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They say that a balanced diet is good for the body’s health. I will take their word for it, whoever they are. That truism could be broadened to most things in life. After all, balance is always good. It is certainly true when it comes to reading. A balanced diet of reading material is good for the health of mind and soul. The difficulty is not in acknowledging the benefits of balanced diet; the difficulty is in actually being balanced. Whether we are talking about food or books, we tend to have our favorites. Having a favorite is not a problem in itself. The problem is when we limit our diet—be it food or books—to one particular food or one particular author.
We need to read widely and discerningly. We need to read not only our favorite living authors, but also those who lived long ago. When reading Christian authors, we strengthen our mind and soul by being introduced to the thinking and understanding of believers from all generations. God has given the church teachers in every generation, and they have something rich to teach us. Let us not limit our study to those who lived a long time ago, as though “new guys” have nothing to say. And let us not limit ourselves to our contemporaries, as though they are the first Christians to ever have heart-warming thoughts about Jesus.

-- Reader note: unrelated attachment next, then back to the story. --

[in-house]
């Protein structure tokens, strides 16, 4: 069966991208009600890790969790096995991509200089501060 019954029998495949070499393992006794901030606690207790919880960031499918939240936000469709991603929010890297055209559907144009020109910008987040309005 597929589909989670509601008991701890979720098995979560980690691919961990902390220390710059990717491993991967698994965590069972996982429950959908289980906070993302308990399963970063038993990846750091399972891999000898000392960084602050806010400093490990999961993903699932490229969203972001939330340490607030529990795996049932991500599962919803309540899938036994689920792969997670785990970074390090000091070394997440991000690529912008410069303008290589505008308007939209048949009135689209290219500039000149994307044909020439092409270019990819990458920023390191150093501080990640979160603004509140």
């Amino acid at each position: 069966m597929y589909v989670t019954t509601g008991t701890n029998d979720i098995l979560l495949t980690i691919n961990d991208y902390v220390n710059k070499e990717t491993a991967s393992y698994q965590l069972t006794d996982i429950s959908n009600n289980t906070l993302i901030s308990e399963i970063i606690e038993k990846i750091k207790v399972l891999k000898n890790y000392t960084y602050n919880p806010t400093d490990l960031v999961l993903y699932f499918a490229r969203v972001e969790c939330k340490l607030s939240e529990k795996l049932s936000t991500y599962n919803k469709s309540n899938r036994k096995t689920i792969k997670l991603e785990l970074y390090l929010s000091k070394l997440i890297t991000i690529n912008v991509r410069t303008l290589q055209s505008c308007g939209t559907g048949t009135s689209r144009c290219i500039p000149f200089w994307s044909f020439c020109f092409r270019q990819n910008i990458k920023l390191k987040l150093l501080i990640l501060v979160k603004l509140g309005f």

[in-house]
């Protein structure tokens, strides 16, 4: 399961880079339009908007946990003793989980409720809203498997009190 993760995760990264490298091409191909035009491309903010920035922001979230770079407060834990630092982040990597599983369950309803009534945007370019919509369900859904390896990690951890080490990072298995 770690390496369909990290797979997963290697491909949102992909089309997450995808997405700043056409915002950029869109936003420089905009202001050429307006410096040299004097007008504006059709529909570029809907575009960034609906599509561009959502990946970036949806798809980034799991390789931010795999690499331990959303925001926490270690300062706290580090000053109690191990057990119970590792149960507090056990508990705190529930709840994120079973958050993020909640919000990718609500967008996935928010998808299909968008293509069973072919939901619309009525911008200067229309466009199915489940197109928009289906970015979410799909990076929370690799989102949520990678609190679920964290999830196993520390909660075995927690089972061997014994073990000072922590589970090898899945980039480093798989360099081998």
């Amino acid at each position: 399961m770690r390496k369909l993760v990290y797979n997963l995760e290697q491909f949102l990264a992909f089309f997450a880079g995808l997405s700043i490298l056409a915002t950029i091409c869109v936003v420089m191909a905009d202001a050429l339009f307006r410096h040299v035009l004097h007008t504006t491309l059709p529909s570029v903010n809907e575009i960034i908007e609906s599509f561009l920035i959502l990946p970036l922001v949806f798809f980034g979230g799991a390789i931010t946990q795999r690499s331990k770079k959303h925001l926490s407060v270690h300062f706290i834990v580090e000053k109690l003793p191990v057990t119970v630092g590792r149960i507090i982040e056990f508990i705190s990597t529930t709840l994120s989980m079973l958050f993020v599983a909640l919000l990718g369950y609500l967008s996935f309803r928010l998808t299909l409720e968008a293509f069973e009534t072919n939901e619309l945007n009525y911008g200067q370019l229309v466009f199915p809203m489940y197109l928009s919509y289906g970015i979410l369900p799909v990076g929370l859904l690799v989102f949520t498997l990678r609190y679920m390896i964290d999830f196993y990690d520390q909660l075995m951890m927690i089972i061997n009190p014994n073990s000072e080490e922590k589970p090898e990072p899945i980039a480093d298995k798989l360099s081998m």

By reading widely across all generations of the Christian church we will have a more balanced diet in our quest to learn more of God. There is something strengthening about having one’s love for Christ increase due to the labors of another from a different place and time. Being connected to the faith of the past is encouraging and invigorating.
In the hopes of encouraging you to read broadly, I am picking some of my favorite excerpts from Christian writers of various time periods. Each selection will have something to do with the person and work of Christ. I pray the meditations from the past will be spiritually encouraging to you. May your reading diet be balanced to the good of your soul and to the glory of your God.